David Rettew is an Associate Professor of Psychiatry and Pediatrics at the University of Vermont College of Medicine. He is the Training Director of the UVM Child & Adolescent Psychiatry Fellowship and the Director of the Pediatric Psychiatry Clinic at the UVM Medical Center. Dr. Rettew has over 100 published journal articles, chapters, and scientific abstracts on a variety of child mental health topics, including a recent book entitled Child Temperament: New Thinking About the Boundary Between Traits and Illness. He also writes a blog for Psychology Today called the “ABCs of Child Psychiatry.” Follow him on Twitter or Facebook at @PediPsych.
Temperament in Children: The Key in Which Their Song is Written
We all know that children differ according to their temperament, and parents often marvel at how temperamentally different their kids can be. Some are quick to feel anxious or mad while others seem unflappable. Some want to be surrounded by as much noise and excitement and people as possible, while others prefer quiet and solitude. Some kids ride the wave of their emotions while others can keep them in check.
Where do these traits come from and what, if anything, should we do about them?
One analogy that I like for temperament is in music. If you think of a piece of music such as a song or symphony, you can think of temperament as the key (F major, A minor) in which the music is written.
Studies of twins tell us that around 50-60% of the influence on child temperament comes from our genes, depending on the trait. That may sound like a lot, but it leaves plenty of room for other influences, such as the environment.
Nature, Nurture or Both?
In the old days, we used to argue about nature versus nurture in determining behavior. That argument is now largely over, as we understand more and more that not only are both influences important but that genes and the environment can mutually impact each other.
As an example of this, geneticists have a term called an evocative gene-environment correlation. In the world of child development, this term means that the environmental events that a child experiences aren’t just random acts that occur out of nowhere but are often instead associated with genetically influenced behavior. To use a local metaphor to explain this idea: kids, just like high mountains, have the ability to create their own weather. If you think of a child who is born with a temperament-based tendency to be happy and affectionate, it is easy to imagine that the world tends to react to those traits in very positive ways. But what about the child who is prone to get irritable or very easily feels anxious? For those children, the environment around them might cause more irritability or more anxiety. When that happens, the snowball begins to roll downhill and this is one way that small personality tendencies can develop into full-blown disorders.
So what can we do to support children?
In the past we often simply blamed parents or even the children themselves. A better strategy, however, might be to use this knowledge of how all these factors work together to see if we can get that snowball rolling in a different direction. In working with parents, the word I often like to use when talking about the response to children with more challenging temperaments is override. When your little mountain is provoking you into having a thunderstorm, those feelings you have may be completely normal and completely understandable, but they are probably going to make things worse. What we need to be able to do instead is recognize that an override situation is here and then take a very deliberate step in a different direction.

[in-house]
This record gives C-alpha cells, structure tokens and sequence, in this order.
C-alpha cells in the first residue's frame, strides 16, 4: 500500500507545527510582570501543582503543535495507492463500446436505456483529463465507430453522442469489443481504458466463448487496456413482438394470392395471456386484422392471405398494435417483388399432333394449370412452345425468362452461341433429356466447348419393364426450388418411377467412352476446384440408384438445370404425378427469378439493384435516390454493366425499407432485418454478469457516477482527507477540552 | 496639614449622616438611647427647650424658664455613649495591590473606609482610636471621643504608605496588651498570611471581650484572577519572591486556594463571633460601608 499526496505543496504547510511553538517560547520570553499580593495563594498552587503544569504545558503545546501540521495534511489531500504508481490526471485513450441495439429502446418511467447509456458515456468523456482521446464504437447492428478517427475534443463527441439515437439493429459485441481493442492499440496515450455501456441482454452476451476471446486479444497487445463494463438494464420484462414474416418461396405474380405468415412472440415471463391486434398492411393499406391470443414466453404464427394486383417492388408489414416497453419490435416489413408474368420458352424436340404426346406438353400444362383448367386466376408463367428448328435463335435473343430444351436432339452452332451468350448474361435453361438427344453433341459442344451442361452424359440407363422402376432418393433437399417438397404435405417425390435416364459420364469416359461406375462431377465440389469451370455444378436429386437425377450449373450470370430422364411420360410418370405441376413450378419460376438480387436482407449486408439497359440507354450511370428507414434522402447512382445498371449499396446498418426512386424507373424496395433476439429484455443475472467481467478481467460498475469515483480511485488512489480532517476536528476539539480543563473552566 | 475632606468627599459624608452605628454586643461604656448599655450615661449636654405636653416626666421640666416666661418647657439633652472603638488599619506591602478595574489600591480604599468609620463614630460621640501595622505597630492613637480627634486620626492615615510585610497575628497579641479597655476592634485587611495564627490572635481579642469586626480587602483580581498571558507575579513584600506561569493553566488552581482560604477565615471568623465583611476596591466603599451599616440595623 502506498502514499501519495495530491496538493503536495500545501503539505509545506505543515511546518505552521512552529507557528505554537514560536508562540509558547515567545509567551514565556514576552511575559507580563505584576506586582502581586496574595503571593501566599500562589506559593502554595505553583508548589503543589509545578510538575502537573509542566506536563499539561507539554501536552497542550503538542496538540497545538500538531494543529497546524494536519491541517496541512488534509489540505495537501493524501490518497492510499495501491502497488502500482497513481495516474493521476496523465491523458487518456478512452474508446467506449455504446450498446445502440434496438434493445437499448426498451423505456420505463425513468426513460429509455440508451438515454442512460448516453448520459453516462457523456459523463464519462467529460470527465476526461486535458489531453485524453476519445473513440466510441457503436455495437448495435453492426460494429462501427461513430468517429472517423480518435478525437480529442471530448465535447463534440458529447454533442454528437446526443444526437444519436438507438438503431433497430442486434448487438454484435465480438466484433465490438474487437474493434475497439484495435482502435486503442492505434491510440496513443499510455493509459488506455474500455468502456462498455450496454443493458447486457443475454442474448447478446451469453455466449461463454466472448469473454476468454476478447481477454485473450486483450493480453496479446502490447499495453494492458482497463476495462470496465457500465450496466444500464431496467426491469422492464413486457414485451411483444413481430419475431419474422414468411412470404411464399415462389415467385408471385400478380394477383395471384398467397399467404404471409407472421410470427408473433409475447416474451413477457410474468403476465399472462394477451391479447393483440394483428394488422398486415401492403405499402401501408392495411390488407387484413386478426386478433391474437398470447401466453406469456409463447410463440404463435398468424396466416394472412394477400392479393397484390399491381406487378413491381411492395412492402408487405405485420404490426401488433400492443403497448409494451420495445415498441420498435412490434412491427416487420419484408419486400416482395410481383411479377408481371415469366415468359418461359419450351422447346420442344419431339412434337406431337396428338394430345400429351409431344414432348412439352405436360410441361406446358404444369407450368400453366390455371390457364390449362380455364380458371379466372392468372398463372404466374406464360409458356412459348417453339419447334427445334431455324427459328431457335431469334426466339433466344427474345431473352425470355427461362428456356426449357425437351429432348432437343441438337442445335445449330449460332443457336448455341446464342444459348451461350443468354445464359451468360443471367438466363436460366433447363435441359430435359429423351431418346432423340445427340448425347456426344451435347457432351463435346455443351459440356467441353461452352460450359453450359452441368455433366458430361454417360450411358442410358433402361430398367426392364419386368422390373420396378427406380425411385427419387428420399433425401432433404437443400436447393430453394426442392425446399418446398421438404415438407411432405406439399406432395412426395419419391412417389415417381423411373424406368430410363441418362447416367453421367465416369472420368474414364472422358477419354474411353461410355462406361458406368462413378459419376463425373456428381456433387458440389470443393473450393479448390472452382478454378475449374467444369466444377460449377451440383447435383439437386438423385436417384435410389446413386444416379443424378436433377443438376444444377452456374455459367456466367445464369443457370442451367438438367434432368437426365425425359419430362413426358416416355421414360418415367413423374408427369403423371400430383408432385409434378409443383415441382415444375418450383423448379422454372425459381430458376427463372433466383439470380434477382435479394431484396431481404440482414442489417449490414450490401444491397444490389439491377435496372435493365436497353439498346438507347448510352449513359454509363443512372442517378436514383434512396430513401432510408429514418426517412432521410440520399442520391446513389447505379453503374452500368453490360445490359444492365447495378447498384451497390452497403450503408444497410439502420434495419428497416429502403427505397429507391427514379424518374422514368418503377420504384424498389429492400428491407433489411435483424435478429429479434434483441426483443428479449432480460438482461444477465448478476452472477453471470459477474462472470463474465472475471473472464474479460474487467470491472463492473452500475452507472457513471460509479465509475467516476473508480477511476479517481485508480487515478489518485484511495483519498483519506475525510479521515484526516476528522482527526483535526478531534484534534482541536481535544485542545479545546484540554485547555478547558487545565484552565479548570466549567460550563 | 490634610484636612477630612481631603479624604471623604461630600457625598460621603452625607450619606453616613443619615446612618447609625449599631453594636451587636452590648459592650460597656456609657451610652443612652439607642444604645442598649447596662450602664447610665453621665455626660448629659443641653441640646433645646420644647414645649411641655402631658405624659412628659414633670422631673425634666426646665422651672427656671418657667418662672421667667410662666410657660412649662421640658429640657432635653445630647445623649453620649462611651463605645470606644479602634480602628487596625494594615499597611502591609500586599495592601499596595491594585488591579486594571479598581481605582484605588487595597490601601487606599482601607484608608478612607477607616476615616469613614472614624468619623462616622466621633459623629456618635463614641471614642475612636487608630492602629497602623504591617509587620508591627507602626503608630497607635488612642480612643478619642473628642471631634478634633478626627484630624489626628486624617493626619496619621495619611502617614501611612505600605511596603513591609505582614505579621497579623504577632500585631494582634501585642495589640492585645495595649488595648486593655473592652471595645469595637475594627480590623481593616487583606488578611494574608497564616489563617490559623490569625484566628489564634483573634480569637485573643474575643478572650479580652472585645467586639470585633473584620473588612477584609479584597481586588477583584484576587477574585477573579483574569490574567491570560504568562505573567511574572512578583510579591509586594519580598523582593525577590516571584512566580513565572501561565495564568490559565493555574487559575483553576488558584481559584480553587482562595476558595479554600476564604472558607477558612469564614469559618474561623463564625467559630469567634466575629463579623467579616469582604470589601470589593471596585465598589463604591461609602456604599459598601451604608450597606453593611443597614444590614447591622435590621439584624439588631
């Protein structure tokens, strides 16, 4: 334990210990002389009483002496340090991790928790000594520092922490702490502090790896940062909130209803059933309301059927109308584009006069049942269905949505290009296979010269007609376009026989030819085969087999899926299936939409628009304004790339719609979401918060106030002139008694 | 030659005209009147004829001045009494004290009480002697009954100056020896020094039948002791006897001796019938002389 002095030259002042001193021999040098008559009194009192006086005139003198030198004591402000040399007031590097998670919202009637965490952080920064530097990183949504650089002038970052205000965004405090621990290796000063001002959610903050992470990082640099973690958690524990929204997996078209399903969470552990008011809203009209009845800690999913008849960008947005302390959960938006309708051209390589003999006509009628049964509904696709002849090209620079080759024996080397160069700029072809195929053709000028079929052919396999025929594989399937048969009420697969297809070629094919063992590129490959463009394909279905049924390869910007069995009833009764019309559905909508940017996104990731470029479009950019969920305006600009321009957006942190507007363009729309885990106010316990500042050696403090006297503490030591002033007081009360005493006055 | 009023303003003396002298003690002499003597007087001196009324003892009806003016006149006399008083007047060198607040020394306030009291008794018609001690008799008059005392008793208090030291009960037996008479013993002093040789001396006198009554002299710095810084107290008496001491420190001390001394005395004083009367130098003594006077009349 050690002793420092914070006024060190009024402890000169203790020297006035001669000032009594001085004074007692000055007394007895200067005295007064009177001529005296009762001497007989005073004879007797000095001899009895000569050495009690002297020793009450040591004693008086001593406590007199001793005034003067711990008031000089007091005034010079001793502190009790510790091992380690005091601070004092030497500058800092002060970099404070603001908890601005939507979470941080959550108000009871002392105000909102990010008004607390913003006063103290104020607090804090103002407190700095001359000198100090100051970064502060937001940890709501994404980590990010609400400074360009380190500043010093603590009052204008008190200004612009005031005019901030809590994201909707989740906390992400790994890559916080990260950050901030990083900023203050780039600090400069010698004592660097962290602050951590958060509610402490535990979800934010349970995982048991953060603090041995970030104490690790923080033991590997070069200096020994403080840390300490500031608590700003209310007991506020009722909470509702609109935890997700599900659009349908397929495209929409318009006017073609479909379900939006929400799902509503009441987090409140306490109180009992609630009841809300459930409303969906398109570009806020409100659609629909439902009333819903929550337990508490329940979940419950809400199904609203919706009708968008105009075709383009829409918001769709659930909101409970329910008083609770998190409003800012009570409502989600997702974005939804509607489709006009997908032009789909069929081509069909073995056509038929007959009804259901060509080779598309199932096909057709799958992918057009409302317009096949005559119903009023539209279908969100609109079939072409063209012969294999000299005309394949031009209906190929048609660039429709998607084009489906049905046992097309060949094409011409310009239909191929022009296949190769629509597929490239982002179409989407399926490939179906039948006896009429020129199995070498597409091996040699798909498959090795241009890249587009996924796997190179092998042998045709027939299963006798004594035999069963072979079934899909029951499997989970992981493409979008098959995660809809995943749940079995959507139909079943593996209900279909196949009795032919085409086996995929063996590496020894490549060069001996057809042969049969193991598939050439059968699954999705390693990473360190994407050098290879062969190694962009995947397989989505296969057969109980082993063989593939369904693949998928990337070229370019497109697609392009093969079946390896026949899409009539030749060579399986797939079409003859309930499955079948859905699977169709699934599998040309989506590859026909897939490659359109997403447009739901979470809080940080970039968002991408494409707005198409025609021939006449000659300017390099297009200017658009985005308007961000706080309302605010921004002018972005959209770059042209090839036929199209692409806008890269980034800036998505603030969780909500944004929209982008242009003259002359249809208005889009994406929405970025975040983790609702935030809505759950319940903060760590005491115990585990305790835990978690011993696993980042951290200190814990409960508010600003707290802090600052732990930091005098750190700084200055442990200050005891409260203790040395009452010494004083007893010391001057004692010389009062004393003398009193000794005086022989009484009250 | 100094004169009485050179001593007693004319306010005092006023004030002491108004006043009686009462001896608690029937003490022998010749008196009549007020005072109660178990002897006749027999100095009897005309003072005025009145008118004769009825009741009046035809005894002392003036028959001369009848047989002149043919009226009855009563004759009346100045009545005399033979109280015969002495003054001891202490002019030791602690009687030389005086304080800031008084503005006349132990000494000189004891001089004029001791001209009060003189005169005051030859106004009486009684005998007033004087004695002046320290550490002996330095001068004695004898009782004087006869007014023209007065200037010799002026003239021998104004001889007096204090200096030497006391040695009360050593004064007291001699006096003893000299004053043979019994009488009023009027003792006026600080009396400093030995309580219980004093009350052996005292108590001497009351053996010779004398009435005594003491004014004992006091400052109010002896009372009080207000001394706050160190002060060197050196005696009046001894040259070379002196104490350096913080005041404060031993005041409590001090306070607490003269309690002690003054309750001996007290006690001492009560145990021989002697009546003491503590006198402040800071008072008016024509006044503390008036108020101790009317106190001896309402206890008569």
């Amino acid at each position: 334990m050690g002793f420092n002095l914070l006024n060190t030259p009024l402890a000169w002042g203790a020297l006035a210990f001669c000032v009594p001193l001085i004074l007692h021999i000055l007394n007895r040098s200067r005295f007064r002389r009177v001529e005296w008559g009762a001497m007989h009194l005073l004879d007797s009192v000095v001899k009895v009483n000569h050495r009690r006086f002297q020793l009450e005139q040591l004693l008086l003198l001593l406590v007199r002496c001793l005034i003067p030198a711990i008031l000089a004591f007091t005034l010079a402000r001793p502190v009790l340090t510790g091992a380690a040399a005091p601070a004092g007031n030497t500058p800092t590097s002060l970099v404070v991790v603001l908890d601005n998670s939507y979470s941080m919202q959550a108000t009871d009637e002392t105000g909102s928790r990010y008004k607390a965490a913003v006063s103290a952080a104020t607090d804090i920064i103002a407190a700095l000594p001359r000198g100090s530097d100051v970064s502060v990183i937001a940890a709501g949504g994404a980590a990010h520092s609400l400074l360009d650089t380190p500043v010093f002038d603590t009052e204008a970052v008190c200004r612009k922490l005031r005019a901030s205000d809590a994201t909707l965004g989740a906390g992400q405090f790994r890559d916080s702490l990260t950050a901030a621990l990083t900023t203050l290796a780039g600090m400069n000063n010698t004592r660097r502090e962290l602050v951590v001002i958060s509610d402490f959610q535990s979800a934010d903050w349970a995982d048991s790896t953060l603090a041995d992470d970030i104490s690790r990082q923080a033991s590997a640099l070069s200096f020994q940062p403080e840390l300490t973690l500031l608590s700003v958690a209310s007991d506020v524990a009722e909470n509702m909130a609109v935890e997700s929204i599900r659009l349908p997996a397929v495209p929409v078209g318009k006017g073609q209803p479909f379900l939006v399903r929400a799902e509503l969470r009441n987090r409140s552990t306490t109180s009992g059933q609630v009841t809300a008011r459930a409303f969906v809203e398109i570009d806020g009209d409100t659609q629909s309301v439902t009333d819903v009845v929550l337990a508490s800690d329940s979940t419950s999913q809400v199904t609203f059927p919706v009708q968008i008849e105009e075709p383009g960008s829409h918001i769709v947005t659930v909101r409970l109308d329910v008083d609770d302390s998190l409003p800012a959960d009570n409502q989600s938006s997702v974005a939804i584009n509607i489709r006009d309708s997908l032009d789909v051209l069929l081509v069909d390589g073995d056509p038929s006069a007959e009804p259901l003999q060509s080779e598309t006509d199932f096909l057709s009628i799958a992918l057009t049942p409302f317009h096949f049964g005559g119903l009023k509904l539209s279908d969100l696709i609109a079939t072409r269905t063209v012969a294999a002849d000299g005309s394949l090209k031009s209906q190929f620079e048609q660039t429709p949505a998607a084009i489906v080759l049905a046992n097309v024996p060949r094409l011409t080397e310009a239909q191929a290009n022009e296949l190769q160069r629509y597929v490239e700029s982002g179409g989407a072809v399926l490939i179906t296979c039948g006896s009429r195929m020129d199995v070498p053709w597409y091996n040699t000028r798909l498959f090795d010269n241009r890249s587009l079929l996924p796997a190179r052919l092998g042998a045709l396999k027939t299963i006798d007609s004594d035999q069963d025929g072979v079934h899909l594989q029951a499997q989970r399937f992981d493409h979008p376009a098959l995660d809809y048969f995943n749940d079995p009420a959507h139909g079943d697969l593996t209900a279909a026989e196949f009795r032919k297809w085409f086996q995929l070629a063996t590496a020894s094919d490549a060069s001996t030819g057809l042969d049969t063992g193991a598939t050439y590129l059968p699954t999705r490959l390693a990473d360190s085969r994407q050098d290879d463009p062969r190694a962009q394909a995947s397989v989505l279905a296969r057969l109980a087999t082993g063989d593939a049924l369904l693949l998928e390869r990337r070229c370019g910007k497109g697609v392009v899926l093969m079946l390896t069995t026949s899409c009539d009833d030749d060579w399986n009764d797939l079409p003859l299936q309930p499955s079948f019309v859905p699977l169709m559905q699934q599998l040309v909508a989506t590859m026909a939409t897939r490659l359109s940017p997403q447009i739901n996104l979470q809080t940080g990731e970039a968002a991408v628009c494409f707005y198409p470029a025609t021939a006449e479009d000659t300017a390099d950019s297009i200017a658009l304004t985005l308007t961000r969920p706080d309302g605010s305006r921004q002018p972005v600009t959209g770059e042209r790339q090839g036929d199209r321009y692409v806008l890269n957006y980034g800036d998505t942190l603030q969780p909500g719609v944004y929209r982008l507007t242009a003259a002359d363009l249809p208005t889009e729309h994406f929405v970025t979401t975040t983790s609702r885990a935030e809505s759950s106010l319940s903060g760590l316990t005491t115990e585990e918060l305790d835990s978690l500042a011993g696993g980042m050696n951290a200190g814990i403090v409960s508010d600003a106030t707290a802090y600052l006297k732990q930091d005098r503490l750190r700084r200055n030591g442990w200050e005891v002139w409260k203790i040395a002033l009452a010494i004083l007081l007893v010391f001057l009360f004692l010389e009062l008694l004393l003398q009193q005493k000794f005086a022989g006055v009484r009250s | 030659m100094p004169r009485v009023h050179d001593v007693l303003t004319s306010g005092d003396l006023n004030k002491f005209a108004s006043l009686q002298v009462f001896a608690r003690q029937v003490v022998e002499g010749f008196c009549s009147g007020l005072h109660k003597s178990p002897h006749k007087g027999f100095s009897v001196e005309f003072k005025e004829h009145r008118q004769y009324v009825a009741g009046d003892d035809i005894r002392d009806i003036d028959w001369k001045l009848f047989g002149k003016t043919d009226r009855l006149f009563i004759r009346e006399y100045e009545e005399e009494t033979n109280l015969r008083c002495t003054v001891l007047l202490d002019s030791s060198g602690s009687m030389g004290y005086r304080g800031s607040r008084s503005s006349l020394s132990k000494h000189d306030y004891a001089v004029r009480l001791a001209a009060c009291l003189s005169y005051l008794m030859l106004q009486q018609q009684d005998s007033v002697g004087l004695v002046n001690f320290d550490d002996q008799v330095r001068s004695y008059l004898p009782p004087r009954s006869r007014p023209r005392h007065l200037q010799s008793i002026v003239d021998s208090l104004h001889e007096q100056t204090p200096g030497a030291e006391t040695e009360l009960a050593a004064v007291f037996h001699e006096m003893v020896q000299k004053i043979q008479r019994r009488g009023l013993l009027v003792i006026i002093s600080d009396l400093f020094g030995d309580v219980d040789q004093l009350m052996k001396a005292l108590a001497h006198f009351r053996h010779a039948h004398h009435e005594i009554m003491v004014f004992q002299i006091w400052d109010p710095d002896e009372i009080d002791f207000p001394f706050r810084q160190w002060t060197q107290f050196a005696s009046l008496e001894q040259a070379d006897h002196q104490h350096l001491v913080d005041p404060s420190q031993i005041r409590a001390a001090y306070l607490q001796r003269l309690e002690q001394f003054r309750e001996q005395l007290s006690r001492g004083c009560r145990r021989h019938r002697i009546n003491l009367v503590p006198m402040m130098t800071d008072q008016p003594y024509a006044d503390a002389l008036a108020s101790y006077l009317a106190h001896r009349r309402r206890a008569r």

Easier said than done, right?
To be sure. But with practice, we can get better at it.
I also recognize that this advice is the exact opposite of what many parents have been told in the past. The main message from past experts such as Dr. Spock was that we should parent in a way that feels natural. This still is good advice in my opinion, but I also think that there are many times and many moments when as parents we have to do the thing that feels the least natural to us, if we want to move our kids onto a different track.
Two famous temperament researchers, Stella Chess and Alexander Thomas, proposed almost 50 years ago that temperamental traits by themselves are neither good nor bad. Rather, what determined whether or not traits were adaptive was the degree to which the trait and the environment were a good fit. This important “Goodness of Fit” theory remains with us today. And in many ways, the process of trying to improve a child’s fit with the environment can boil down to two things: changing the child to fit the environment, or changing the environment to fit the child, or some combination of the two. Parenting is always hard work, and even more challenging when it comes to kids with temperaments that do not fit their environments.
Kids don’t come with instruction manuals, but that may be alright.
Unlike some plastic toy that has to be put together in a specific way, with kids there is no single final product that needs to be assembled. Returning to the analogy of temperament as similar to the key of a piece of music, remember that even though the music’s key is an important part of the song, there are endless possibilities for what that music can sound like.